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A variation of the Bell experiment

  1. Nov 18, 2014 #1

    If we start with a Bell state


    and (after moving the second qbit a significant distance away) apply the interferometer transformation
    |0> -> 0.5(|0>+|1>)
    |1> -> 0.5(|0>-|1>)

    to the first qbit, we get
    which gives equal probability of the first qbit ending up in |0> or |1>

    Lets now start again with the same spatially separated Bell state but first apply the transformation

    |0> -> 0.5(|0>+|1>)
    |1> -> 0.5(|0>+|1>)
    to the second qbit:


    then apply the original (interferometer) transformation to the first qbit:

    Now, the first qbit is in state |0> with 100% (as opposed to 50%) probability as a result of what was done to the second one.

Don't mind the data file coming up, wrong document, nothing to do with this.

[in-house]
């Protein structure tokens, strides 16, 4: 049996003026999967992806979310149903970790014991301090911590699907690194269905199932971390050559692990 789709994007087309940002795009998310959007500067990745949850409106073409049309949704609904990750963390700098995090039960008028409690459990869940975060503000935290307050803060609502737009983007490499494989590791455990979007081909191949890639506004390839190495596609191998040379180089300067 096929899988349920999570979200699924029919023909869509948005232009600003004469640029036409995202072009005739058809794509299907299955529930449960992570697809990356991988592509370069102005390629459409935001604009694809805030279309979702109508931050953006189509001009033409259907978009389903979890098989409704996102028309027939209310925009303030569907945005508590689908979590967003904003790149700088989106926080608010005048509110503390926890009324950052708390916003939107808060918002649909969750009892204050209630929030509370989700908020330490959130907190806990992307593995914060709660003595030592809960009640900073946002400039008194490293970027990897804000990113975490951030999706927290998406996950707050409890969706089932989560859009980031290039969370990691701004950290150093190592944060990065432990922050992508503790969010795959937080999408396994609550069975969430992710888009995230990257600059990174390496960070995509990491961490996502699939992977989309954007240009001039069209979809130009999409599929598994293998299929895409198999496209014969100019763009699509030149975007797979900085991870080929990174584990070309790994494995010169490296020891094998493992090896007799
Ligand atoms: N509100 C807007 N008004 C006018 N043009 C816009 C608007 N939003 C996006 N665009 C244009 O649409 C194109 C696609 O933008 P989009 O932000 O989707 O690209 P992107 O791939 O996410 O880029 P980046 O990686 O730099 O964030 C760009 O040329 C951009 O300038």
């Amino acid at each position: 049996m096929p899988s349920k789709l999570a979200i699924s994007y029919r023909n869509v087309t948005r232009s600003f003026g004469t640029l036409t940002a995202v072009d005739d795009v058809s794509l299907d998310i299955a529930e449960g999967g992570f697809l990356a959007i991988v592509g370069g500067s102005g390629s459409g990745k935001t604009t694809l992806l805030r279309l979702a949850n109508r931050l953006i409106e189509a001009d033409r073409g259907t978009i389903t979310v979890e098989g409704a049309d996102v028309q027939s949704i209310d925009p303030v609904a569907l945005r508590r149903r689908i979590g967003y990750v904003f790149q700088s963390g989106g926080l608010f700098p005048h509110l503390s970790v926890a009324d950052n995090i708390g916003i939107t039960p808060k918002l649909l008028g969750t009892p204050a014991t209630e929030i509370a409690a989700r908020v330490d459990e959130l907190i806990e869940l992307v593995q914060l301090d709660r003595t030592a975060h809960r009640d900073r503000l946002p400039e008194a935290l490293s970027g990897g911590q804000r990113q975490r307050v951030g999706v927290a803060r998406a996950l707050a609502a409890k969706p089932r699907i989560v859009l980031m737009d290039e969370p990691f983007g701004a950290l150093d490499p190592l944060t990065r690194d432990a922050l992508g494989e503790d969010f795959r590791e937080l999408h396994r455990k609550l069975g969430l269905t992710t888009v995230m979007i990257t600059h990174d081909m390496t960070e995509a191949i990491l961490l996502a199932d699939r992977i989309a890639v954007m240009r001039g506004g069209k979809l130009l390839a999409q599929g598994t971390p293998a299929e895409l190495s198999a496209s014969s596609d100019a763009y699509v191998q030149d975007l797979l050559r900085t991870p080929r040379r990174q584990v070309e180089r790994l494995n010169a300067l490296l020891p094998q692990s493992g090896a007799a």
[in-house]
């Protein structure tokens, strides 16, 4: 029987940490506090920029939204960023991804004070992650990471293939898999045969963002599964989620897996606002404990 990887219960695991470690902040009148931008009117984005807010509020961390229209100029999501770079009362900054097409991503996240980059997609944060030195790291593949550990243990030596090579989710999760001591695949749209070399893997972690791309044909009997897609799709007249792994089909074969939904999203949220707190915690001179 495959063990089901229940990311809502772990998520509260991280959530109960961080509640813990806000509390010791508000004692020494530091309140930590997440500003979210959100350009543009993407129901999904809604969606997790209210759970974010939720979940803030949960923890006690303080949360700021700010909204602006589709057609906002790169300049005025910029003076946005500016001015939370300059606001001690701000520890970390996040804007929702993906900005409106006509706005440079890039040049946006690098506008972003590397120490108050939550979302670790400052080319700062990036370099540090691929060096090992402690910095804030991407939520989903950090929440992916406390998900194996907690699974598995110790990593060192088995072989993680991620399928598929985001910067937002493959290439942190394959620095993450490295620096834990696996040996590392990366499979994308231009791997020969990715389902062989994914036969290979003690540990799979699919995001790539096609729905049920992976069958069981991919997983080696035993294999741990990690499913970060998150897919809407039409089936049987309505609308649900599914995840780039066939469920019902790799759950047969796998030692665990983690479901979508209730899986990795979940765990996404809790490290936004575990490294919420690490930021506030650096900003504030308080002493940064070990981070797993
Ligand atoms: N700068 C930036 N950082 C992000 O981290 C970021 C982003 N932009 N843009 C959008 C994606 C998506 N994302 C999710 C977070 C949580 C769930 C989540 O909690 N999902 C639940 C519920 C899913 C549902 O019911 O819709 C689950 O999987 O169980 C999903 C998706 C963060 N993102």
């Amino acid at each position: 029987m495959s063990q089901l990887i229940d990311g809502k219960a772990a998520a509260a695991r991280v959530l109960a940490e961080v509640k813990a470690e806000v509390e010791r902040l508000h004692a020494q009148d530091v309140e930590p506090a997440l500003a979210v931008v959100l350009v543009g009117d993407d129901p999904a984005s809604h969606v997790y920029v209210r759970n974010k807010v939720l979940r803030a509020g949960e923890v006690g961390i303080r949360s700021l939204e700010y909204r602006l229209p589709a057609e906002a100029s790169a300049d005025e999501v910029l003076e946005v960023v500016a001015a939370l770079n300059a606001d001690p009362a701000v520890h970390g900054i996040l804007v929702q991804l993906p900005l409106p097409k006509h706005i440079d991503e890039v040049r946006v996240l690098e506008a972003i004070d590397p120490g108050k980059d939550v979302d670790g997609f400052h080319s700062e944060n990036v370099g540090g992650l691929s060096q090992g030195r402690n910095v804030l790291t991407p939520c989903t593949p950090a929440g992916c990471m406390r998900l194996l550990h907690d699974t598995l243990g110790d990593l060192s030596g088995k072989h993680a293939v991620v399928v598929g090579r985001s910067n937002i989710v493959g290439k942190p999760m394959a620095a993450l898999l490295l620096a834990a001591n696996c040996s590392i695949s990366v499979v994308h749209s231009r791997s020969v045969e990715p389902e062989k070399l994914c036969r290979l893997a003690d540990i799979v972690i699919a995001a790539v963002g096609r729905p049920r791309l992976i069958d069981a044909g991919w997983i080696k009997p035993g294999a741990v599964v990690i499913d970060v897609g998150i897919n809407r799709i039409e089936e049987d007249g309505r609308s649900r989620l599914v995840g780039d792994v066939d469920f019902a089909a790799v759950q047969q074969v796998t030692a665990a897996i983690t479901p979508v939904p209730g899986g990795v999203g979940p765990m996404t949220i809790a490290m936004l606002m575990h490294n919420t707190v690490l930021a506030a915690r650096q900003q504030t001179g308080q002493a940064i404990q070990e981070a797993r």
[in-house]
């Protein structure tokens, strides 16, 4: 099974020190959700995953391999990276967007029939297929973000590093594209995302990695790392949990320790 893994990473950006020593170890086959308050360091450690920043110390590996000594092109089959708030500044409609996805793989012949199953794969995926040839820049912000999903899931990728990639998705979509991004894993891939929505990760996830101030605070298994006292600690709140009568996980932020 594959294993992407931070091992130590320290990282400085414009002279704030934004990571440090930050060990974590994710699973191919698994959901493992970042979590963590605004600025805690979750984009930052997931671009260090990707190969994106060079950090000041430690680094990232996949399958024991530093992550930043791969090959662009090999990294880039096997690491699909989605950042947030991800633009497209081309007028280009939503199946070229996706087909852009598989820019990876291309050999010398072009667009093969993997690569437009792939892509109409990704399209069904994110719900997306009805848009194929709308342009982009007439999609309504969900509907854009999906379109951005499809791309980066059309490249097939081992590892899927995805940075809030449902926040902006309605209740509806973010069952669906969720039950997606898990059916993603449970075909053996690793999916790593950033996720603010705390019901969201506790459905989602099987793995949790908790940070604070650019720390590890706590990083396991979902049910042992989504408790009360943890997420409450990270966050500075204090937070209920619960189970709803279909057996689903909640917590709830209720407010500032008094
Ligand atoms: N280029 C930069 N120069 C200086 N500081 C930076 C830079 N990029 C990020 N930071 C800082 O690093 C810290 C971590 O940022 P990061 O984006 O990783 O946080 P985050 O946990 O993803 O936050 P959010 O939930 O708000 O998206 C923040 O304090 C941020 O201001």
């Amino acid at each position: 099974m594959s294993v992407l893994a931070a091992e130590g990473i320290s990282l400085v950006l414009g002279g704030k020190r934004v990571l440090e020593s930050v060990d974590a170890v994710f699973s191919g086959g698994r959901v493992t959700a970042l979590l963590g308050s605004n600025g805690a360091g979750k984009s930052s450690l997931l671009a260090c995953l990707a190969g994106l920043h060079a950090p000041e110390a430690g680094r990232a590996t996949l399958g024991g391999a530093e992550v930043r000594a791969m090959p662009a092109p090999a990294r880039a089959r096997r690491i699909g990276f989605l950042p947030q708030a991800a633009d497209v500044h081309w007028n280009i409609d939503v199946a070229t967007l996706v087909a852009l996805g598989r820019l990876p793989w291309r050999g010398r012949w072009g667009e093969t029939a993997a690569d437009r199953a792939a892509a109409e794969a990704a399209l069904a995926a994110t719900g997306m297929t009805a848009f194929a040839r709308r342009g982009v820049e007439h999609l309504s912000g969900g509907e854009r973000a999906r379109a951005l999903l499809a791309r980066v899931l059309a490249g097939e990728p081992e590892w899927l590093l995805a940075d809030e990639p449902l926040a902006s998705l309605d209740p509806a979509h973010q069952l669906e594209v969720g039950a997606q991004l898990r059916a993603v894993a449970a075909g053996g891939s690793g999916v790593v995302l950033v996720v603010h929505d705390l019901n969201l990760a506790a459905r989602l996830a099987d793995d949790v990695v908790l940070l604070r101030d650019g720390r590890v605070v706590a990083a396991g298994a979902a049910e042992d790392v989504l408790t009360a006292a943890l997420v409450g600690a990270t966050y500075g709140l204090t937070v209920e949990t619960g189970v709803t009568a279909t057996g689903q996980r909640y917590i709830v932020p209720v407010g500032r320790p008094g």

So...can anyone tell me if I made any false assumptions or stupid math mistakes here?

    Dustin Soodak
  2. jcsd
  3. Nov 18, 2014 #2


    User Avatar
    Science Advisor

    This transformation isn't reversible, so I think you have to measure the state and collapse the wave function before doing the transformation. After collapsing the wave function, the state should be a mixed state, not a pure state, ie. with 50% chance the state is |0>(|0>+|1>), and with 50% chance the state is |1>(|0>+|1>).
  4. Nov 19, 2014 #3
    The way I've always seen it described in this sort of experiment, something counts as a measurement if the information about the state leaks out.
    I originally thought this transformation could be done (using photons as qbits) with an interferometer that has one path length 1/4 wavelength longer than the other. However, I suppose you could then get info about the photon's path information from the difference in travel time.
  5. Nov 19, 2014 #4


    Staff: Mentor

    Cant quite follow your idea here - information about state leaks out?

    In modern times an observation is generally considered to have occurred just after decoherence.

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